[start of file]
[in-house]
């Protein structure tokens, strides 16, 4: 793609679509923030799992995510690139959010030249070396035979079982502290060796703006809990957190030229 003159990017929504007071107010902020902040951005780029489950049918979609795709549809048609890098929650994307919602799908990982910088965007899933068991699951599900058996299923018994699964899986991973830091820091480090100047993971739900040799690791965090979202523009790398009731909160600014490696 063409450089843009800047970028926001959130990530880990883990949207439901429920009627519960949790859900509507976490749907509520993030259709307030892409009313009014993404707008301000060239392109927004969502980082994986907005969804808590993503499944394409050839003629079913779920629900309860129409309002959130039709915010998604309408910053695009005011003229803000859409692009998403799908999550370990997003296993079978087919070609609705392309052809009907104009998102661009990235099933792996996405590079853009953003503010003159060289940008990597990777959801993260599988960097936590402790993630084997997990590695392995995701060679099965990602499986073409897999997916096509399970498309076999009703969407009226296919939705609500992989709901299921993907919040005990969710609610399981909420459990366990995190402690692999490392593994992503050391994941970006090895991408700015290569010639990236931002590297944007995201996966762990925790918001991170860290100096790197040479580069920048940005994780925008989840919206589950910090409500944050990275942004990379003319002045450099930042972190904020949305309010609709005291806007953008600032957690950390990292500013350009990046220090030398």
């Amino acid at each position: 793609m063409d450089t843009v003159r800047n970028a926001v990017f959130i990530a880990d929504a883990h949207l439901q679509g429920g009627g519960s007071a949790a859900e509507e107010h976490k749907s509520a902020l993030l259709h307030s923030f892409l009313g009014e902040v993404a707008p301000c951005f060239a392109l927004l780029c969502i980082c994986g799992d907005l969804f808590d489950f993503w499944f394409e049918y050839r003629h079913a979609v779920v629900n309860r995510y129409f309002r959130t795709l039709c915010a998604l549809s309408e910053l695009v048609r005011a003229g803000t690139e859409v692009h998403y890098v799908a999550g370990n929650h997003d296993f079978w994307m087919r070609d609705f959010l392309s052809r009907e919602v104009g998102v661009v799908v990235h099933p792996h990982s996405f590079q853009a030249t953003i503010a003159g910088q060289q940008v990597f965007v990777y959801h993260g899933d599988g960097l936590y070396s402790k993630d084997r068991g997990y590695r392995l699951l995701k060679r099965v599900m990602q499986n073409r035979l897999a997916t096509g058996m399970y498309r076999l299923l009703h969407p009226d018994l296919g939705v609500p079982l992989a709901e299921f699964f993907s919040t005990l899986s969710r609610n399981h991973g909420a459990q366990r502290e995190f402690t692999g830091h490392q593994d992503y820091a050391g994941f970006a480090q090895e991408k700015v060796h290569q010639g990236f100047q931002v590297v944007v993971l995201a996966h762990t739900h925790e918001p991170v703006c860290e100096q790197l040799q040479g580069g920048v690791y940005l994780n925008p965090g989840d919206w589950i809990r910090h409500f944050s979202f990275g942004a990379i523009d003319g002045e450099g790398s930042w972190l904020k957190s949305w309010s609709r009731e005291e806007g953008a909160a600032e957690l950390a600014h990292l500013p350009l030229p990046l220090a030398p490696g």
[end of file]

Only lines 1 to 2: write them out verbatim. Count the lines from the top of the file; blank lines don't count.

[in-house]
């Protein structure tokens, strides 16, 4: 793609679509923030799992995510690139959010030249070396035979079982502290060796703006809990957190030229 003159990017929504007071107010902020902040951005780029489950049918979609795709549809048609890098929650994307919602799908990982910088965007899933068991699951599900058996299923018994699964899986991973830091820091480090100047993971739900040799690791965090979202523009790398009731909160600014490696 063409450089843009800047970028926001959130990530880990883990949207439901429920009627519960949790859900509507976490749907509520993030259709307030892409009313009014993404707008301000060239392109927004969502980082994986907005969804808590993503499944394409050839003629079913779920629900309860129409309002959130039709915010998604309408910053695009005011003229803000859409692009998403799908999550370990997003296993079978087919070609609705392309052809009907104009998102661009990235099933792996996405590079853009953003503010003159060289940008990597990777959801993260599988960097936590402790993630084997997990590695392995995701060679099965990602499986073409897999997916096509399970498309076999009703969407009226296919939705609500992989709901299921993907919040005990969710609610399981909420459990366990995190402690692999490392593994992503050391994941970006090895991408700015290569010639990236931002590297944007995201996966762990925790918001991170860290100096790197040479580069920048940005994780925008989840919206589950910090409500944050990275942004990379003319002045450099930042972190904020949305309010609709005291806007953008600032957690950390990292500013350009990046220090030398």